Five killed in plane crash near Kiev

People stand near an the wreckage of an aircraft on southwestern outskirts of Kiev, photo: CTK

A small chartered plane flying from the Czech Republic to Kiev crashed near the Ukrainian capital on Sunday just five minutes away from its destination. It was carrying five people – all of them Czech nationals – and everyone on board was killed.

People stand near an the wreckage of an aircraft on southwestern outskirts of Kiev, photo: CTK
The private civilian plane had taken off from Hradec Kralove airport in east Bohemia and after what appears to have been a smooth three hour flight it was preparing to land at Kiev’s second largest airport Zhulyani, which is around twenty minutes drive from the city centre and close to residential areas. Just five minutes before it was due to land it dropped off radar screens and shortly after crashed in a field, hitting an empty shed. Some eyewitnesses say it exploded while still in the air, others claim it blew up as it hit the shed, scattering debris all over the field. All five casualties were later identified as Czech citizens. Jan Padourek, first secretary at the Czech Embassy in Kiev says the families of the victims have been informed and an investigation is now underway.

“According to information received from the Ukrainian authorities the Ministry of Extraordinary situations has just began investigating the case. The investigation can be very complicated because most likely there was no black box on board the plane.”

Daniel Tucek of Delta System Air which operates Hradec Kralove Airport has confirmed the fact that there was no black box. He also says that the plane was in good technical condition and the pilot who flew the Beechcraft C90 was one of the most experienced pilots in his league. At this point investigators are still collecting evidence in the field hoping that the plane’s charred remains might give them some indication of what happened on the ill-fated flight. Speculation abounds – some Czech experts say it could have been a lack of fuel which would explain why the pilot asked for permission to land in a dense fog. Others say visibility was so bad he could have become disoriented. Jan Padourek confirmed the low visibility but said it was premature to reach any conclusions.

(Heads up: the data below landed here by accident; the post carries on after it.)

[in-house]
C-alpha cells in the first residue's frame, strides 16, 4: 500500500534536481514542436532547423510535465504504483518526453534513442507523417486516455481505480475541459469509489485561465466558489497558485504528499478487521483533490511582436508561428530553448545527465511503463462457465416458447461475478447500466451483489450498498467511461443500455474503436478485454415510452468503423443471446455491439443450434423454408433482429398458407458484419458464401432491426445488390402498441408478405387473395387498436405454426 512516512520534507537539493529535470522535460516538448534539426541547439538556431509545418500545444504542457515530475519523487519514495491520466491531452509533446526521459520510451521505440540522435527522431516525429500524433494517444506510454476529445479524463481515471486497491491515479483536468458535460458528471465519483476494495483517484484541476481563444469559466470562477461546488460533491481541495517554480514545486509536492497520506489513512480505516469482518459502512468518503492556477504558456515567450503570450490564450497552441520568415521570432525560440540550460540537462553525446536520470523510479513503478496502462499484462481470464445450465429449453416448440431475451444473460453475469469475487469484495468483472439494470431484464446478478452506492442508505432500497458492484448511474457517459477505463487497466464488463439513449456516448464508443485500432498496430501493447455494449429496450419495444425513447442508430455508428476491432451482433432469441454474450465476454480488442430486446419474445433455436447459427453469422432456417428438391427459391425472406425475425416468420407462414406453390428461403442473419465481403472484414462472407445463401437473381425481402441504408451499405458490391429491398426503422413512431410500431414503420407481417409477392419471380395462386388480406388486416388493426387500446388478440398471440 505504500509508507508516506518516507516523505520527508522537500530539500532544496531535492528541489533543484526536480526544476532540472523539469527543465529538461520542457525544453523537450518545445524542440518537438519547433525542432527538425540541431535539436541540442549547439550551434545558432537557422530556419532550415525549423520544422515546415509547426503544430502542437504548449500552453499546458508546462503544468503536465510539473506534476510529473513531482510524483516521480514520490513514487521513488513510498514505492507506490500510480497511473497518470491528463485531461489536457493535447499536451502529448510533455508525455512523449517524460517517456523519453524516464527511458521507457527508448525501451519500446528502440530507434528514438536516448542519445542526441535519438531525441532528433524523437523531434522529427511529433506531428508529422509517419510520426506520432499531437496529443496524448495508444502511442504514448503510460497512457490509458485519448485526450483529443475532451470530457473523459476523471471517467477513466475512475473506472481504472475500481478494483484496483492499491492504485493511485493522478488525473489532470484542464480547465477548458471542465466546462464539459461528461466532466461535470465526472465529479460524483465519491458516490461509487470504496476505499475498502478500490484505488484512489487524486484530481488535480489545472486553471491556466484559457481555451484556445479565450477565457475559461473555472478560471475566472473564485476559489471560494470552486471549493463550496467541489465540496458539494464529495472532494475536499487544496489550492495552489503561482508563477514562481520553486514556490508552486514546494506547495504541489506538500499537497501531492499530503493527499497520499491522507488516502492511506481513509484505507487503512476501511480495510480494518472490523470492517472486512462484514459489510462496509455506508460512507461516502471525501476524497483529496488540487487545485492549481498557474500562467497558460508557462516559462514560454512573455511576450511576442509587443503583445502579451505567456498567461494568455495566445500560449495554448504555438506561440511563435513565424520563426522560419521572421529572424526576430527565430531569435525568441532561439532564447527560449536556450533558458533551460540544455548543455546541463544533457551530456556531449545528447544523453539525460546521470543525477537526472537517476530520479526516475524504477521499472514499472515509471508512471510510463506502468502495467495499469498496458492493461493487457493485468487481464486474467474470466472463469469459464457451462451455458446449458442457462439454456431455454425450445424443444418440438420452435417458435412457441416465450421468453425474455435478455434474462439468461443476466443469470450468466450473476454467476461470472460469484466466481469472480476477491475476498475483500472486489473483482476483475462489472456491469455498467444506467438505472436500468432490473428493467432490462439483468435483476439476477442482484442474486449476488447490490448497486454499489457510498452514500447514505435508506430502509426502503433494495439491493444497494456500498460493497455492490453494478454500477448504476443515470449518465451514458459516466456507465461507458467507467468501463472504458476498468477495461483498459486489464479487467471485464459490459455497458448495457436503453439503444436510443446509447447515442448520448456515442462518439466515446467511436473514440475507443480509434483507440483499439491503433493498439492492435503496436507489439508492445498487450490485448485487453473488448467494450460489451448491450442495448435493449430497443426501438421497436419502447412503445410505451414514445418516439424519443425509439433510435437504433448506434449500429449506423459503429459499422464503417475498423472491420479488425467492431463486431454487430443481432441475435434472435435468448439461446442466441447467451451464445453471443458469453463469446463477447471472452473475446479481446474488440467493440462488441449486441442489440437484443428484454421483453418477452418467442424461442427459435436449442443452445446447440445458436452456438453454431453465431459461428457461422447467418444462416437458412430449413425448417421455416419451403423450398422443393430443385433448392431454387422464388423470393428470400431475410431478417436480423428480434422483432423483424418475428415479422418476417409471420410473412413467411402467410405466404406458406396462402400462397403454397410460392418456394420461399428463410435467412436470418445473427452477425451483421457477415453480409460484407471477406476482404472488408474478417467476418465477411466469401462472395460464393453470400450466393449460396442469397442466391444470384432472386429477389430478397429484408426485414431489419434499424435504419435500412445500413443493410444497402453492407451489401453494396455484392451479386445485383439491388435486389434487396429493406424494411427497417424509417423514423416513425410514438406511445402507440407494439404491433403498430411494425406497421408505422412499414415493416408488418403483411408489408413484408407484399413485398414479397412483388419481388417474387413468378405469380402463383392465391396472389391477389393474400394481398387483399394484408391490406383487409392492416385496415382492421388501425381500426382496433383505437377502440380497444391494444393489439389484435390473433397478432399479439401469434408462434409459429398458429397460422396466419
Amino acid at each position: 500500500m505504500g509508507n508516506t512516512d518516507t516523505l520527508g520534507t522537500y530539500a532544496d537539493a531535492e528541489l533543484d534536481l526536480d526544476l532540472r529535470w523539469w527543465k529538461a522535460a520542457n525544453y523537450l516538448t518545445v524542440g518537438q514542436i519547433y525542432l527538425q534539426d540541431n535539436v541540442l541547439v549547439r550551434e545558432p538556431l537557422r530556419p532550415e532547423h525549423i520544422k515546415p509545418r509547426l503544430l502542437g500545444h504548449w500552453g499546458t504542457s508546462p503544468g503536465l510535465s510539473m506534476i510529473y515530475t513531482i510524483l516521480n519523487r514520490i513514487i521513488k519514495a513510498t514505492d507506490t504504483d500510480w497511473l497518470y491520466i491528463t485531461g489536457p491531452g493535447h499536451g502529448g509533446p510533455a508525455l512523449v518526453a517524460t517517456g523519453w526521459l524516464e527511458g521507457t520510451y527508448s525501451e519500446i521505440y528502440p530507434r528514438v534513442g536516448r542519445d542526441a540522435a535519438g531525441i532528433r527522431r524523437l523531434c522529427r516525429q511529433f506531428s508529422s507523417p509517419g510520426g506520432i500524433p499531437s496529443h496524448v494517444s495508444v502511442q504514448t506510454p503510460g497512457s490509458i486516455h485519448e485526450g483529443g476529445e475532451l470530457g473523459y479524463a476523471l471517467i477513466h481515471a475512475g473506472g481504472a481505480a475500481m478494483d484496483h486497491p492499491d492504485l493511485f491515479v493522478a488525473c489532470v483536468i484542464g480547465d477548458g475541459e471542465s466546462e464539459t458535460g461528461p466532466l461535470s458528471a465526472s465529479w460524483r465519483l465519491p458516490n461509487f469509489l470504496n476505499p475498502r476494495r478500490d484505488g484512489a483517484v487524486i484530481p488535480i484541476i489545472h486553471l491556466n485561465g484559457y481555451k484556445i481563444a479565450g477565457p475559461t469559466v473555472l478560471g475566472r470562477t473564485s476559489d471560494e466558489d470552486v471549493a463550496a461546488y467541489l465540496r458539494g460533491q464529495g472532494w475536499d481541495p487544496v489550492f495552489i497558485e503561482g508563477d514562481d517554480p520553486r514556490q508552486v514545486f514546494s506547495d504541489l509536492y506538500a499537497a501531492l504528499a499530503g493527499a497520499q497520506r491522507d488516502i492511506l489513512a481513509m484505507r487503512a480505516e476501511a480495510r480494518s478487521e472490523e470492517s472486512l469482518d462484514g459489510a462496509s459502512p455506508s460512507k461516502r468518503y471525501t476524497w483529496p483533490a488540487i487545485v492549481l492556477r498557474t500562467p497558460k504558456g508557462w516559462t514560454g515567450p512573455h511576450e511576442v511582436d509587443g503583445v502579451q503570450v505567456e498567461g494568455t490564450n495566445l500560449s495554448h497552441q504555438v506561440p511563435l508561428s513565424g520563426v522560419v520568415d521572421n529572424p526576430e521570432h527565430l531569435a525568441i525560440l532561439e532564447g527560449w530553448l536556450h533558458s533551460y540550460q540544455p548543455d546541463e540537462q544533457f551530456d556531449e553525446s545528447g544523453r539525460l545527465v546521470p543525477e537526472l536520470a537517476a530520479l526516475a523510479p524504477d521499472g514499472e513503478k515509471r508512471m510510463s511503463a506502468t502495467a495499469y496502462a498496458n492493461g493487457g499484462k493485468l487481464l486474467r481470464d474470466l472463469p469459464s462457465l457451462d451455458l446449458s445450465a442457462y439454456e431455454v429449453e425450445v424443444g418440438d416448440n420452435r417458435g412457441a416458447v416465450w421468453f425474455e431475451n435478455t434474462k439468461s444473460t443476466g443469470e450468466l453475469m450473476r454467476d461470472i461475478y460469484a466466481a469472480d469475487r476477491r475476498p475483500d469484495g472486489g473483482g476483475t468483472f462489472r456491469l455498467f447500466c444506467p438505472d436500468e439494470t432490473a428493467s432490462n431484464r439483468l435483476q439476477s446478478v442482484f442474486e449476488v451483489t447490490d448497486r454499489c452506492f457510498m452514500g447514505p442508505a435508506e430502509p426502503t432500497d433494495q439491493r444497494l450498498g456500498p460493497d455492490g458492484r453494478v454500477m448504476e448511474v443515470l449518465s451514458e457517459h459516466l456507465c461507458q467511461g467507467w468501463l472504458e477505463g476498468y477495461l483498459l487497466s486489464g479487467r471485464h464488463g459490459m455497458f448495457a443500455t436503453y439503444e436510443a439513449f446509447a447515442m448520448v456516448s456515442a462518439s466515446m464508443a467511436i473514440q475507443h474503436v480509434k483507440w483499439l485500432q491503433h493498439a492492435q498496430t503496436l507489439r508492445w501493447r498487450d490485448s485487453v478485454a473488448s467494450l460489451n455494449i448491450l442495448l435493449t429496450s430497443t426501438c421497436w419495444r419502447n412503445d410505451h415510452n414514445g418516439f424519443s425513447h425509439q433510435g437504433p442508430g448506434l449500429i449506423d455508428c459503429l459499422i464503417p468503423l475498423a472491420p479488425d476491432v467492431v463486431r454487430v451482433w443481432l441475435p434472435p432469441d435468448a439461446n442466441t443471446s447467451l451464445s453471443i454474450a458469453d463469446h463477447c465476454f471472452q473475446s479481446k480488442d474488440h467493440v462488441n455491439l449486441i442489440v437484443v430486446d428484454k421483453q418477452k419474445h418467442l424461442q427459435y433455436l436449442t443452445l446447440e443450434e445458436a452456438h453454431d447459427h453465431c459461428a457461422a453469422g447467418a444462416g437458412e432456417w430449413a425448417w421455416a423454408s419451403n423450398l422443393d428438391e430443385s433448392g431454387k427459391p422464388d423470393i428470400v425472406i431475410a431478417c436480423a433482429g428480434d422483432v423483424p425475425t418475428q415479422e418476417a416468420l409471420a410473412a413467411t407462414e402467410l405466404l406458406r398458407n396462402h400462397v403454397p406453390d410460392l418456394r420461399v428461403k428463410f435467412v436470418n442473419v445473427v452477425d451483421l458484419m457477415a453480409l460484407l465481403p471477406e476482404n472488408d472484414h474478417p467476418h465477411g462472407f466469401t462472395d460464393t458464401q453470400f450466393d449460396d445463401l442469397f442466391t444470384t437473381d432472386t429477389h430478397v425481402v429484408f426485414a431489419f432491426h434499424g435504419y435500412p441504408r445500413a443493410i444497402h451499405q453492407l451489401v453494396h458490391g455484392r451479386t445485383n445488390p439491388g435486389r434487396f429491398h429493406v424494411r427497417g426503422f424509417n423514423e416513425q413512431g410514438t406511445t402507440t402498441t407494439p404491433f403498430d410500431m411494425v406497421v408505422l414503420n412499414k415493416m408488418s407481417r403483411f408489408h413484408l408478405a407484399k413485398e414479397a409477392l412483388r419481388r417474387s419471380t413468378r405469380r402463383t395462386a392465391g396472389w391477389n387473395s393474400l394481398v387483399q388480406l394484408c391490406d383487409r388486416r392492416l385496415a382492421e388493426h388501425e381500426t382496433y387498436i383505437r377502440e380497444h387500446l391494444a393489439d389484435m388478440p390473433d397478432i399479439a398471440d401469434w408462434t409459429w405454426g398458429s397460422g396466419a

People stand near an the wreckage of an aircraft on southwestern outskirts of Kiev, photo: CTK
“We know that on the night it happened there was a dense fog in Kiev”.

So that might account for the crash?

“At this point it is just speculation. We have to wait for the outcome of the investigation. I am not able to confirm anything more at this point.”

The investigation is expected to take several weeks. But given the lack of a black box we may never get a clear answer as to what caused the tragedy. The local media say that, tragic as the incident was, it was fortunate that the plane made it past a busy highway, packed with people coming home from a weekend in the country and managed to avoid a residential area which was so close by that several people saw the tragedy unfold from their windows.